A celebration of two millennia of Christian worship
The museum's exhibits include: Icons (sacred images venerated in Churches and homes of the eastern Christianity...
Cyprus was the first country in the world governed by a man who had embraced Christianity - the Roman proconsul of Cyprus, Sergius Paulus. In 45 AD Saint Barnabas and St Paul had started the Christian Church in Cyprus, whose capital then was Paphos, and it was they admitted Sergius Paulus into the Church.
The bishopric of Paphos was constituted in the first Century AD and the Diocese of Paphos has covered the same geographical area since 1260, when the assimilation of the sees Paphos and Arsinoi was made. In comprises 16 parishes and three working monasteries: Trooditissa, Chrysorroyiatissa and the Holly Cross of Mintha.
The earliest day of the Christian religion, and its history in Cyprus through the centuries are commemorated and celebrated in the fascinating Byzantine Museum in the heart of Pano Paphos. The museum is sited in the east wing of the Holly Bishopric of Paphos.
The museum’s exhibits include: Icons (sacred images venerated in Churches and homes of the eastern Christianity, depicting Jesus Christ, the Virgin Mary, the Saints or the other Holly figures, painted in the Byzantine style (generally on the wooden panels); Wall Paintings, Wood Carvings, Metal Art Works, Sacerdotal Vestments and Embroiders; Manuscripts and old printed works.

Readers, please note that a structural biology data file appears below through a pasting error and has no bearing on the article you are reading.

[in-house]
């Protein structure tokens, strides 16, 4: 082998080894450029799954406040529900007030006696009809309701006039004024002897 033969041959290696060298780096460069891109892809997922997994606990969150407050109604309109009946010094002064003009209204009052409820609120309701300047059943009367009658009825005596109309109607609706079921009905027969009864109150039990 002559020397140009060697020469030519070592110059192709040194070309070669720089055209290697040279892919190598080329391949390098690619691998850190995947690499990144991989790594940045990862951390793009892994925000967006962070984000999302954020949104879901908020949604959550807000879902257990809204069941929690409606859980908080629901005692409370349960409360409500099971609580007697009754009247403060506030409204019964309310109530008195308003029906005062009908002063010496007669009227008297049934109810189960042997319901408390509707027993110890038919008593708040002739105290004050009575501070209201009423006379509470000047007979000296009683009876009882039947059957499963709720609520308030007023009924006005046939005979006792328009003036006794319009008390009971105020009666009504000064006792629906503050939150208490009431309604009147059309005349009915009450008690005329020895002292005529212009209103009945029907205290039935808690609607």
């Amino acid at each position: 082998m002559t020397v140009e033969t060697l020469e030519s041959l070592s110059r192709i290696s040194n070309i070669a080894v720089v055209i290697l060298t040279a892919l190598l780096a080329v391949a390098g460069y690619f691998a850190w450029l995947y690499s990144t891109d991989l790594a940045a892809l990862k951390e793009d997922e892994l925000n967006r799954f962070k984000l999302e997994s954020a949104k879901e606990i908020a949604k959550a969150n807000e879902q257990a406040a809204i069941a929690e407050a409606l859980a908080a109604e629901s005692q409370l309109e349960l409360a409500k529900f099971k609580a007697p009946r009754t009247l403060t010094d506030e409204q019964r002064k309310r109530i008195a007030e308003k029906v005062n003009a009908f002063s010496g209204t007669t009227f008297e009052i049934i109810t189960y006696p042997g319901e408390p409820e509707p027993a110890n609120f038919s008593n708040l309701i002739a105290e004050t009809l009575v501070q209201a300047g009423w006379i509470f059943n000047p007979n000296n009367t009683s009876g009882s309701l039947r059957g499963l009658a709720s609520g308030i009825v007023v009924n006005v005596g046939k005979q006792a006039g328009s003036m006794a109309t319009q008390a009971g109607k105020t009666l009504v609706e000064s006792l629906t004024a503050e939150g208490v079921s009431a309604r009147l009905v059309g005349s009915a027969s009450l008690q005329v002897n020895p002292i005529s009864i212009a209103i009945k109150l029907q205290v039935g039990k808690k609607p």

The collection of Icons numbers more than 100 and the earliest, that of Saint Marina, dates from the period of turbulence during the Arab condominium, of the 7th or 8th century AD. The others in the collection are dated between 12th and the 19th centuries.
Wall paintings come from the ruined churches with some murals dating from around 1100 AD. The selection of wood carvings includes fragments of iconostases, such as Sanctuary doors, Crucifixions of Lyptera from the 14th to 18th centuries. Later work consists of various crosses for benediction and sanctification.
The remarkable collection of ecclesiastical metal art, covering the period from the 17th to 20th centuries, includes covers of old printed gospels dating to 1604, 1745 and 1838, different miters of the 18th and 19th centuries, a reliquary of 1850, a chalice and paten of 1796, and 19th century censer.